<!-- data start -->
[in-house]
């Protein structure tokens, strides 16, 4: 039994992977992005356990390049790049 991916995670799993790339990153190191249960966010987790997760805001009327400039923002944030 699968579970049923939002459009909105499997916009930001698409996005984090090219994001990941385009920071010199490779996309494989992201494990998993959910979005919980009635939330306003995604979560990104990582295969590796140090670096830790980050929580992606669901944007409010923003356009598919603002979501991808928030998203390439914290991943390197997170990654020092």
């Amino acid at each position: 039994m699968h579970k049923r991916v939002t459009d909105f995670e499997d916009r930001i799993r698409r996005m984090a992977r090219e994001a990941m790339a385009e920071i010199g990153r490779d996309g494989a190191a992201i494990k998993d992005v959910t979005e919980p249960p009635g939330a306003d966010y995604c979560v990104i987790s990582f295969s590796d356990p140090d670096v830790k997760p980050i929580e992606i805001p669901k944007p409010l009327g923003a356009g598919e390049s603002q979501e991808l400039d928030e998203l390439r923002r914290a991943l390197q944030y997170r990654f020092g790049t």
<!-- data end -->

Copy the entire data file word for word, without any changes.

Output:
[in-house]
């Protein structure tokens, strides 16, 4: 039994992977992005356990390049790049 991916995670799993790339990153190191249960966010987790997760805001009327400039923002944030 699968579970049923939002459009909105499997916009930001698409996005984090090219994001990941385009920071010199490779996309494989992201494990998993959910979005919980009635939330306003995604979560990104990582295969590796140090670096830790980050929580992606669901944007409010923003356009598919603002979501991808928030998203390439914290991943390197997170990654020092």
């Amino acid at each position: 039994m699968h579970k049923r991916v939002t459009d909105f995670e499997d916009r930001i799993r698409r996005m984090a992977r090219e994001a990941m790339a385009e920071i010199g990153r490779d996309g494989a190191a992201i494990k998993d992005v959910t979005e919980p249960p009635g939330a306003d966010y995604c979560v990104i987790s990582f295969s590796d356990p140090d670096v830790k997760p980050i929580e992606i805001p669901k944007p409010l009327g923003a356009g598919e390049s603002q979501e991808l400039d928030e998203l390439r923002r914290a991943l390197q944030y997170r990654f020092g790049t």